David's Reviews > The Righteous Mind: Why Good People are Divided by Politics and Religion

The Righteous Mind by Jonathan Haidt
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Jun 29, 2012

really liked it
bookshelves: read-in-2012
Read on June 29, 2012



Despite some painful infelicities of style, this book is compelling and generally well-argued. Two aspects irritated me -- I thought several of the author's chosen analogies were dreadful -- clunky and not particularly apt. The silliness of the metaphor that humans are Homo Duplex -- "90% chimp, 10% bee" -- is just so jarring that it distracts the reader from the argument. Similarly, I found his other recurrent metaphor, that for our rational and intuitive mental processes -- "The mind is divided like a rider on an elephant, and the rider's job is to serve the elephant" -- to be severely deficient. And the less said about the unfortunate phrase "taste buds of the righteous mind" the better. Not to mention crimes against the language like "groupishness", "Durkheimogens", or the "hive switch".

However, though I did find these stylistic tics annoying, in the end they are minor flaws in a book which was fascinating, highly readable, and thought-provoking. I found it considerably more interesting than I did "The Happiness Hypothesis". The first third of the book, about the origins and dimensions of moral intuition, is very much the author's home turf, and he writes about it lucidly and authoritatively. The second section, which attempts to explain the development of human moral sense in evolutionary terms, was not fully convincing (to me). But it was thought-provoking and well-written -- the arguments are laid out clearly, so the reader can judge them on their merits. On the topic of religion, Haidt's arguments are considerably more interesting, and expressed with far greater civility, than the shrill invective doled out by the anti-God group of Dawkins, Dennett, and Harris.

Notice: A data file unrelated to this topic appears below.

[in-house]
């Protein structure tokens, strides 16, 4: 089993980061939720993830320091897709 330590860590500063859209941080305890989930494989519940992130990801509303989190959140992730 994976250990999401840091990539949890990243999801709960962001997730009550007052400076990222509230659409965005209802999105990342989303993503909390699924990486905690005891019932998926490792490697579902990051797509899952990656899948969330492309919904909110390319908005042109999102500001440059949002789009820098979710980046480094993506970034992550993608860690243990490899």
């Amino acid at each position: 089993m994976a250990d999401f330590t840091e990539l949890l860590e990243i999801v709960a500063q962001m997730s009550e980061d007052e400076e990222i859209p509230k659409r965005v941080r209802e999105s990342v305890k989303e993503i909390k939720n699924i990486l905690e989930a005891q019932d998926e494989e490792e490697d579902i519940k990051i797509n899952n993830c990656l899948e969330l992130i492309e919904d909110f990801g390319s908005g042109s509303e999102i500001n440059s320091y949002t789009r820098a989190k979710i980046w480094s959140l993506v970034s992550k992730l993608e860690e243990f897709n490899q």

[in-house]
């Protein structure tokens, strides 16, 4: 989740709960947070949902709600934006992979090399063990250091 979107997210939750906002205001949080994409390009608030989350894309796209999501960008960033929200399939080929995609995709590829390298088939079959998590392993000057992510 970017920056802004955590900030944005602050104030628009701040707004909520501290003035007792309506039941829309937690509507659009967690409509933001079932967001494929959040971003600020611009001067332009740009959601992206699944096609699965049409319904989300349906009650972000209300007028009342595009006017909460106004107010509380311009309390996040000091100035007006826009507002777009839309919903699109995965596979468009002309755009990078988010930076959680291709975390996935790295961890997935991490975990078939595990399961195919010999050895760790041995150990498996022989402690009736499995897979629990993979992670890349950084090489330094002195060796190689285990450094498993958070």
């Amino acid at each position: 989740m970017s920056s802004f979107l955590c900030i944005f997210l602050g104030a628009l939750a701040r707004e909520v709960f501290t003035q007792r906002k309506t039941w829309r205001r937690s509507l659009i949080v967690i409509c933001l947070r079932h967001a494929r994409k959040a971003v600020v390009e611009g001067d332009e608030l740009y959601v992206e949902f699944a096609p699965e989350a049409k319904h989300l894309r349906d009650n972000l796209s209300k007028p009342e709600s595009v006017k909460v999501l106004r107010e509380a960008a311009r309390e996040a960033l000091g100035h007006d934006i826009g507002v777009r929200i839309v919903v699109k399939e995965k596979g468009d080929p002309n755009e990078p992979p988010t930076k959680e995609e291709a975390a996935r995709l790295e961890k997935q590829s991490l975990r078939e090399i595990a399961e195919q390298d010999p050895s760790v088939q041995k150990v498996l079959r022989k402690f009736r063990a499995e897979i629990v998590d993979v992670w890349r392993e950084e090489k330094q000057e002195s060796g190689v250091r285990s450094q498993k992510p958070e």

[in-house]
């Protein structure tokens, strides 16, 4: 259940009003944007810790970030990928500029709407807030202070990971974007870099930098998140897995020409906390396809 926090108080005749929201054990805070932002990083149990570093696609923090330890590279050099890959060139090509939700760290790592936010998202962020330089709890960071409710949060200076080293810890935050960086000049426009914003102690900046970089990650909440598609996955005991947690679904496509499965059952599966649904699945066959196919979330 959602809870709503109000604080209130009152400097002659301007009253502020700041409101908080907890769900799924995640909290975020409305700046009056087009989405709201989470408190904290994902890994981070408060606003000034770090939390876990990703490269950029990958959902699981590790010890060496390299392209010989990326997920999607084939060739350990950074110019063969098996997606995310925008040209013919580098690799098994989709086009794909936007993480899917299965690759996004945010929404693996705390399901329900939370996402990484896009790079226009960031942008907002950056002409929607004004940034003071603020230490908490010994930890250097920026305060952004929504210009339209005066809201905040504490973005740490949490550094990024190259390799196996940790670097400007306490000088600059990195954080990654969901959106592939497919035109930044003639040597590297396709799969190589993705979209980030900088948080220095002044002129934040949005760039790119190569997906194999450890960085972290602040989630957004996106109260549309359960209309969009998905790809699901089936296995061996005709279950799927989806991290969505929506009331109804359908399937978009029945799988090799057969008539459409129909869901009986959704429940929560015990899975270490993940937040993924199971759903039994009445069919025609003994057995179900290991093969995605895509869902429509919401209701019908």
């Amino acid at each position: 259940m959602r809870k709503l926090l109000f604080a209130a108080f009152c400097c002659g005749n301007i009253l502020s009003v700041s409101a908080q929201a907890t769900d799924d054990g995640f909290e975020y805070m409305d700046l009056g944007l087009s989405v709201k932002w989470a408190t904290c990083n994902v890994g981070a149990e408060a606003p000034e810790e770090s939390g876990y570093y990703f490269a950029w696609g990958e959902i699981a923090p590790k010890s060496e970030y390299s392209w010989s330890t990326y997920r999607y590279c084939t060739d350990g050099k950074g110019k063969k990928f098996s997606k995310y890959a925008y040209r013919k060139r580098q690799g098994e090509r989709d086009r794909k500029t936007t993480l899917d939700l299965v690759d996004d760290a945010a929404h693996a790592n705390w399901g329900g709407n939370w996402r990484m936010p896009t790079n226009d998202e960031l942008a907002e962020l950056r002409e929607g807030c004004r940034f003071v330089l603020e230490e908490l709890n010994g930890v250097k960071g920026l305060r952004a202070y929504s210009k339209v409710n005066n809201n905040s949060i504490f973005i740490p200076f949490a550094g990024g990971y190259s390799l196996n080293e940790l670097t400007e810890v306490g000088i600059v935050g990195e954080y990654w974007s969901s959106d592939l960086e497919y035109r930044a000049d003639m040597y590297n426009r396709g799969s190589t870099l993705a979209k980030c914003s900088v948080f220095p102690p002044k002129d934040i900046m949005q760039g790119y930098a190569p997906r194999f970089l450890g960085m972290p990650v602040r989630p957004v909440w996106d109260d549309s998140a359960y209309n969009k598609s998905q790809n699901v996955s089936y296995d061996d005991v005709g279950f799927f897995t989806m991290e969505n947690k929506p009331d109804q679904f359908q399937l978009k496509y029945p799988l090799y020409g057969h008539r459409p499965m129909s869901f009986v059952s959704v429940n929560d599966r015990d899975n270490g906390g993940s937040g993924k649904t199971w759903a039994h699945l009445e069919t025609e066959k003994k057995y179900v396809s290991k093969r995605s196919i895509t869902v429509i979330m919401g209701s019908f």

The last couple of chapters in the book, in which the author examines the polarization and loss of civility that has crept in to American political life in the last decades, are fascinating. In particular, his explanation for the difference in moral priorities between liberals and conservatives rings true. Both sides battle it out, on a variety of social and political issues, each convinced they occupy the moral high ground, increasingly dismissive of their opponents. Whether or not you believe Haidt's claim that this very human trait of moral superiority is a logical result of evolutionary pressure, its potential to be destructive in the political sphere is obvious.

The author (wisely) offers no magic solution to the ever-more bitter polarization of the American electorate, concluding instead with what is essentially a call to the better angels of our nature. The question posed by Rodney King, back in 1992, has never been more relevant - "Can we all get along?"

I highly recommend this book.
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Comments (showing 1-2 of 2) (2 new)

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Eric_W I agree with your assessment of the metaphors. As far as polarization, I suspect each generation considers itself unique, but as I review the elections of 1800 and that of Andrew Jackson, I discover we are probably more civil today. Excellent book as I noted in my review.


Stuart Berman I thought the metaphors were apt if stylistically jarring. The metaphors helped me to really understand his points (chimp egoist, bee hive minded).

It really made sense when Haidt at the end of the book gets into politics and say that the liberal would save a few bees at the expense of the hive. Not everyone will agree and perhaps a different writer could be far more graceful. Maybe a poet can take the principles and craft a beautiful work from this.

I did find the book very enjoyable and entertaining and offering enough food for thought that it was well worth the read. The quantity of endnotes give the work both credibility and a guide for more reading.


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